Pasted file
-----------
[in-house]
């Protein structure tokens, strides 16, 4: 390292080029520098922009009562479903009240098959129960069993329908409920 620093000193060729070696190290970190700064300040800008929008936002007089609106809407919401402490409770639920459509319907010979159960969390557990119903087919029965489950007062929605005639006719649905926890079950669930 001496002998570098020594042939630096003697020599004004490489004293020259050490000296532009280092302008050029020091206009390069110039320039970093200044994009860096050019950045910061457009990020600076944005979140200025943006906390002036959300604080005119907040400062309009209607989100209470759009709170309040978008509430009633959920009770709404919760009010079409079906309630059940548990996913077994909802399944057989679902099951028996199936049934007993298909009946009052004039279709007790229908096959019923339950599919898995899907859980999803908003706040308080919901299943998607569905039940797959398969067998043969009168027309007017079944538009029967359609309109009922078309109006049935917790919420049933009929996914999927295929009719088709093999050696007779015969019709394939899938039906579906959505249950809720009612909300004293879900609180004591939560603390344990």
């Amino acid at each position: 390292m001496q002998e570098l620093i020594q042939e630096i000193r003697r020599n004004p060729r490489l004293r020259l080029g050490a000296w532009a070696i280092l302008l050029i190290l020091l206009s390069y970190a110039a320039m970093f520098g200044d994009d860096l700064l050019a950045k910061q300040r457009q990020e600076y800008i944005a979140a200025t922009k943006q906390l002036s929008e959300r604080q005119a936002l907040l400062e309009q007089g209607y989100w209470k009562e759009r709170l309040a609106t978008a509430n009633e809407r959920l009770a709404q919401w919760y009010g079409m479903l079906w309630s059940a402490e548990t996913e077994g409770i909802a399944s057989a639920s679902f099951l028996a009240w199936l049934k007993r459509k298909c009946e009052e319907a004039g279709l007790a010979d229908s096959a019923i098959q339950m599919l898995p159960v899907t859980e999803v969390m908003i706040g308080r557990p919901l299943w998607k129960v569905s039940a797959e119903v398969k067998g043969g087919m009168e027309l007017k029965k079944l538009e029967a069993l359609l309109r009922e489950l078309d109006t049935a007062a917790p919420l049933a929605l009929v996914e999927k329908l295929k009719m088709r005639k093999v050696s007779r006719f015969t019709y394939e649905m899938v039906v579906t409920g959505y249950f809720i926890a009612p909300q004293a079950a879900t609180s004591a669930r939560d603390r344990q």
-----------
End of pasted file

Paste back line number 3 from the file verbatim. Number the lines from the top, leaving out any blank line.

């Amino acid at each position: 390292m001496q002998e570098l620093i020594q042939e630096i000193r003697r020599n004004p060729r490489l004293r020259l080029g050490a000296w532009a070696i280092l302008l050029i190290l020091l206009s390069y970190a110039a320039m970093f520098g200044d994009d860096l700064l050019a950045k910061q300040r457009q990020e600076y800008i944005a979140a200025t922009k943006q906390l002036s929008e959300r604080q005119a936002l907040l400062e309009q007089g209607y989100w209470k009562e759009r709170l309040a609106t978008a509430n009633e809407r959920l009770a709404q919401w919760y009010g079409m479903l079906w309630s059940a402490e548990t996913e077994g409770i909802a399944s057989a639920s679902f099951l028996a009240w199936l049934k007993r459509k298909c009946e009052e319907a004039g279709l007790a010979d229908s096959a019923i098959q339950m599919l898995p159960v899907t859980e999803v969390m908003i706040g308080r557990p919901l299943w998607k129960v569905s039940a797959e119903v398969k067998g043969g087919m009168e027309l007017k029965k079944l538009e029967a069993l359609l309109r009922e489950l078309d109006t049935a007062a917790p919420l049933a929605l009929v996914e999927k329908l295929k009719m088709r005639k093999v050696s007779r006719f015969t019709y394939e649905m899938v039906v579906t409920g959505y249950f809720i926890a009612p909300q004293a079950a879900t609180s004591a669930r939560d603390r344990q």